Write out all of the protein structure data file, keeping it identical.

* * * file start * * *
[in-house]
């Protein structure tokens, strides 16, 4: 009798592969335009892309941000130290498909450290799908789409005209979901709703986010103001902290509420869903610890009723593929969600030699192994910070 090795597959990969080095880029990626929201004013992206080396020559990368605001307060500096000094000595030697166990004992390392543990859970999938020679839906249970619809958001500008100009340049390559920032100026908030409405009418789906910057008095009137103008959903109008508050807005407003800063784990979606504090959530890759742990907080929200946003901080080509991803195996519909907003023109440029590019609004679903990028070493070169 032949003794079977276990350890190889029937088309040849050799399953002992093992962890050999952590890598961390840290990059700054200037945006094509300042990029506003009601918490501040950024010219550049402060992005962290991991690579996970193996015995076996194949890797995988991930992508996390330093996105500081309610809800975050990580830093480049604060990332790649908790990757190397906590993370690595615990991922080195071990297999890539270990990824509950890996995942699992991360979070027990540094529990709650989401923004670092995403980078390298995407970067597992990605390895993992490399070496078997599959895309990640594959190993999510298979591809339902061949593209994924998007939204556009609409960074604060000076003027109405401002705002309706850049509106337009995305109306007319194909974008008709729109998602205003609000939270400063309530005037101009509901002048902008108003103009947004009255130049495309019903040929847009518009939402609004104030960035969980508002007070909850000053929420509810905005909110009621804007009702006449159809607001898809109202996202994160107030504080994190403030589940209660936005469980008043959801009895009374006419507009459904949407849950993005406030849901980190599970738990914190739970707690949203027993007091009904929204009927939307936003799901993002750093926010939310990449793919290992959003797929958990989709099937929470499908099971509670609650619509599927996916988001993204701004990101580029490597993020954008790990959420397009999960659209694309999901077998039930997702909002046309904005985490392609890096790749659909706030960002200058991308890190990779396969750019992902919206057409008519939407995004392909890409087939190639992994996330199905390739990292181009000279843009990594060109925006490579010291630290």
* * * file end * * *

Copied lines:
[in-house]
């Protein structure tokens, strides 16, 4: 009798592969335009892309941000130290498909450290799908789409005209979901709703986010103001902290509420869903610890009723593929969600030699192994910070 090795597959990969080095880029990626929201004013992206080396020559990368605001307060500096000094000595030697166990004992390392543990859970999938020679839906249970619809958001500008100009340049390559920032100026908030409405009418789906910057008095009137103008959903109008508050807005407003800063784990979606504090959530890759742990907080929200946003901080080509991803195996519909907003023109440029590019609004679903990028070493070169 032949003794079977276990350890190889029937088309040849050799399953002992093992962890050999952590890598961390840290990059700054200037945006094509300042990029506003009601918490501040950024010219550049402060992005962290991991690579996970193996015995076996194949890797995988991930992508996390330093996105500081309610809800975050990580830093480049604060990332790649908790990757190397906590993370690595615990991922080195071990297999890539270990990824509950890996995942699992991360979070027990540094529990709650989401923004670092995403980078390298995407970067597992990605390895993992490399070496078997599959895309990640594959190993999510298979591809339902061949593209994924998007939204556009609409960074604060000076003027109405401002705002309706850049509106337009995305109306007319194909974008008709729109998602205003609000939270400063309530005037101009509901002048902008108003103009947004009255130049495309019903040929847009518009939402609004104030960035969980508002007070909850000053929420509810905005909110009621804007009702006449159809607001898809109202996202994160107030504080994190403030589940209660936005469980008043959801009895009374006419507009459904949407849950993005406030849901980190599970738990914190739970707690949203027993007091009904929204009927939307936003799901993002750093926010939310990449793919290992959003797929958990989709099937929470499908099971509670609650619509599927996916988001993204701004990101580029490597993020954008790990959420397009999960659209694309999901077998039930997702909002046309904005985490392609890096790749659909706030960002200058991308890190990779396969750019992902919206057409008519939407995004392909890409087939190639992994996330199905390739990292181009000279843009990594060109925006490579010291630290």